The patient sought to introduce the hospital’s incident report that had been produced at the deposition of the hospital’s pharmacist. The report repeated information contained in the patient’s medical record and explained it was clinically suspected that a combination of levofloxacin and hypokalemia led to ventricular arrhythmia. The hospital and hospitalist objected to the introduction of the report into evidence. The hospital and hospitalist argued that the purpose of the hospital’s investigation was to conduct critical examinations of patient care, which were more stringent than the applicable standard of care required by law. The trial court excluded the incident report from evidence.
The patient sought a jury instruction concerning the hospital’s independent negligence. The patient argued that it was clear that the hospital’s own rules and procedures were not enforced. The trial court declined to issue such an instruction.
After trial, the jury returned a verdict finding the hospital and hospitalist did not breach the standard of care. The patient moved for new trial. The trial court denied the motion.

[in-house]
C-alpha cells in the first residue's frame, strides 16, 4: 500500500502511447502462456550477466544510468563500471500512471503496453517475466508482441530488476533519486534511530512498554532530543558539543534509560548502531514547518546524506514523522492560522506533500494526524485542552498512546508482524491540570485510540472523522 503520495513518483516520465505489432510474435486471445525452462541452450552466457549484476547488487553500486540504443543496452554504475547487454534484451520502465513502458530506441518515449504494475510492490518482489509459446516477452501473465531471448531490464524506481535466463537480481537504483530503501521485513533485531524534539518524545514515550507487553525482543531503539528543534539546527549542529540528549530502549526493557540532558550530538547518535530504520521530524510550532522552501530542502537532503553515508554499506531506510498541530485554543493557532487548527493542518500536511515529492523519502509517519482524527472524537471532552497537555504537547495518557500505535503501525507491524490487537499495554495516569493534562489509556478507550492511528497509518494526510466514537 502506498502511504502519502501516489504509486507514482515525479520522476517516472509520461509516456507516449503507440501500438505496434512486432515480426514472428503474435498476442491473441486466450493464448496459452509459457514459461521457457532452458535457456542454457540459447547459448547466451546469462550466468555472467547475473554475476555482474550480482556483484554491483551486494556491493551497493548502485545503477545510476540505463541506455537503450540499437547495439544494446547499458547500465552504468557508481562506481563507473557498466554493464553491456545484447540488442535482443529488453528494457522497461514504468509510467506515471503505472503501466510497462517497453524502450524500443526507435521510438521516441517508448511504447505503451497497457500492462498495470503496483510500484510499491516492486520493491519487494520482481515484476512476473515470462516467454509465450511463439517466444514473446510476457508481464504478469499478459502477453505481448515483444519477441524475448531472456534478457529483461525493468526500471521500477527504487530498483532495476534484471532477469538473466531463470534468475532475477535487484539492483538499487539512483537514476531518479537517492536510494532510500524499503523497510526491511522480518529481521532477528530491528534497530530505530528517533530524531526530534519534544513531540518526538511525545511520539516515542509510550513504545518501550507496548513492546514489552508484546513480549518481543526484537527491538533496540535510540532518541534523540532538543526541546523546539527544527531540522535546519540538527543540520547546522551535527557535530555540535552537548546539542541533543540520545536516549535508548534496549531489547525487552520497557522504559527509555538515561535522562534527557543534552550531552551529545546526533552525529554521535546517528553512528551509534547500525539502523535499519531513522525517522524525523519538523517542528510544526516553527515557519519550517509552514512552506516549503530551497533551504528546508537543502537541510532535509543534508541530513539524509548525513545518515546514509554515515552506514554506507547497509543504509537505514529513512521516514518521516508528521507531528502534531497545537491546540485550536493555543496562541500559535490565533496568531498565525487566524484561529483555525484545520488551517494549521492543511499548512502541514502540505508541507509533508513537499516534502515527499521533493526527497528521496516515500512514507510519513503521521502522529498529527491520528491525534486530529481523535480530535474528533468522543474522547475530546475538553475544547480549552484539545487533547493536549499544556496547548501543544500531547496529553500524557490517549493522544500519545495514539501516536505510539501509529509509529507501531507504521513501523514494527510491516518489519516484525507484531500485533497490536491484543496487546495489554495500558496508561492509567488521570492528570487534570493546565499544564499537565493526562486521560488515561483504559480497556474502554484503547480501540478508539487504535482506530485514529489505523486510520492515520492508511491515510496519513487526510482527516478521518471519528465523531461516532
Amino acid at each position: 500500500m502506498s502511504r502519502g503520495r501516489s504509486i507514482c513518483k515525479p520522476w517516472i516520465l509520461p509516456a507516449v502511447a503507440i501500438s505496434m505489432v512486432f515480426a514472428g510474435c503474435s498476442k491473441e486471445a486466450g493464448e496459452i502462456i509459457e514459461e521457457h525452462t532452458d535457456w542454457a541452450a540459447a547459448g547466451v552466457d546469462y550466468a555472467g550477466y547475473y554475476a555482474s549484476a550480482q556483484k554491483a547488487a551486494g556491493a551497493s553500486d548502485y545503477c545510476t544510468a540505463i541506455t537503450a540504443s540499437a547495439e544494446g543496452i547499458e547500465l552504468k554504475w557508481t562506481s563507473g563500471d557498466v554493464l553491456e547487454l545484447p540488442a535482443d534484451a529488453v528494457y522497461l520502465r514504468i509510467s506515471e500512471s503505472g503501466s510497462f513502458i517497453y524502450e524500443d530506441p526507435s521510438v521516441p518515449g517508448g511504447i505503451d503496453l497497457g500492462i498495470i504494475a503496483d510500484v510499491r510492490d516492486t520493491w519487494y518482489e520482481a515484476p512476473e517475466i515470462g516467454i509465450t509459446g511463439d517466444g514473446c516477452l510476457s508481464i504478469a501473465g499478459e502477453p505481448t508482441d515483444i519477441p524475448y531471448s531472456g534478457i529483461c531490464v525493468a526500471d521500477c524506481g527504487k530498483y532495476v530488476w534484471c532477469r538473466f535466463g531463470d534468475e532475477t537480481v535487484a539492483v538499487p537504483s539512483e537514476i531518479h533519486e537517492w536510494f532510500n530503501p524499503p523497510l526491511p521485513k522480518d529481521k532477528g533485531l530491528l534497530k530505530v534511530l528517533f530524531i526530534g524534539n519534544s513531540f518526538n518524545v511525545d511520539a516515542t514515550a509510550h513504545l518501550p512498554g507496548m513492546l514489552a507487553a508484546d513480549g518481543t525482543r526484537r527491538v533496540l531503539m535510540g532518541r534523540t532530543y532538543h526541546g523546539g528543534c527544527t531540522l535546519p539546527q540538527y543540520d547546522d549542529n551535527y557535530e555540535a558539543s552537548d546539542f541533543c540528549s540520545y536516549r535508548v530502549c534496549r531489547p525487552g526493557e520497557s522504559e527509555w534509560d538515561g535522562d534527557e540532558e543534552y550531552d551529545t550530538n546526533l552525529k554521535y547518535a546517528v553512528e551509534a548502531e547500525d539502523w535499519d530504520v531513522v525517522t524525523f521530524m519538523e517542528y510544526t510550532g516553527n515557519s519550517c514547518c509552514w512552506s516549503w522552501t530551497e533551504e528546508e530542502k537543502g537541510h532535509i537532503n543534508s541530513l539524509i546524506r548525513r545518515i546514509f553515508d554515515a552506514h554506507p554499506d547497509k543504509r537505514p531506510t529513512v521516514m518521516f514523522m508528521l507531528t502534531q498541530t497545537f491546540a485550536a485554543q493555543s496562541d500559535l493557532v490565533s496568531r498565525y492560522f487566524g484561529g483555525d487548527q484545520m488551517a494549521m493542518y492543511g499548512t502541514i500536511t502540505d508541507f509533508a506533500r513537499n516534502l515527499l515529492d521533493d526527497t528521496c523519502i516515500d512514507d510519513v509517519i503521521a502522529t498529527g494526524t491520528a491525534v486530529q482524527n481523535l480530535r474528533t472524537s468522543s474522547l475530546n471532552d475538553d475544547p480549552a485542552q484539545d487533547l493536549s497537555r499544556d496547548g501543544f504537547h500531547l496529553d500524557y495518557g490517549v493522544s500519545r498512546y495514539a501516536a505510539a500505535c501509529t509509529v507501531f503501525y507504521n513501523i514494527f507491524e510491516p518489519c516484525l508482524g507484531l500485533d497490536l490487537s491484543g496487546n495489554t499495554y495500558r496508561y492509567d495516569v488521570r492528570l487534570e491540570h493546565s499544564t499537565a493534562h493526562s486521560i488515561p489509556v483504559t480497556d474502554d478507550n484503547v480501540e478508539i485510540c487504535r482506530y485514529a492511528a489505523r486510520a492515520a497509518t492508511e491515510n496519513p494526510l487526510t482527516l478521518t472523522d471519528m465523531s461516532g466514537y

The Court of Appeals of Kentucky affirmed. The court held that the trial court did not abuse its discretion in excluding evidence at trial or instructing the jury.
The trial court did not abuse its discretion in excluding evidence at trial. Regarding the patient’s expert doctor of pharmacy, the court noted that the expert was not a medical doctor. The court found that the trial court properly limited the expert doctor of pharmacy to areas within the expert’s expertise, excluding the cause of the cardiac event. The court also noted that the excluded testimony only pertained to the issue of causation, which was not reached by the jury. Additionally, the patient presented other expert evidence on the issue of causation. Consequently, the court concluded that any error or potential error in excluding the causation testimony of the patient’s expert doctor of pharmacy was harmless. Regarding the incident report, the court found that the report did not relate to the applicable standard of care or causation in a more probative than prejudicial manner and, therefore, was irrelevant, prejudicial, and otherwise inadmissible. Consequently, the court concluded that the trial court did not err in excluding the incident report.
The trial court did not err in declining to give an instruction concerning the hospital’s independent negligence. The court found there was no evidence to indicate that the hospital had any knowledge that its staff was not acting in accordance with its policies. There was no specific evidence that the hospital was guilty of any independent negligence. Consequently, the court concluded that the trial court did not err in declining to give an instruction concerning the hospital’s independent negligence.
The Court of Appeals of Kentucky affirmed the trial court’s entry of judgment on a jury verdict in favor of the hospital and hospitalist.
See: Kentucky Guardianship Administrators, LLC v. Baptist Healthcare System, Inc., 2019 WL 1967122 (Ky.App., May 3, 2019) (not designated for publication).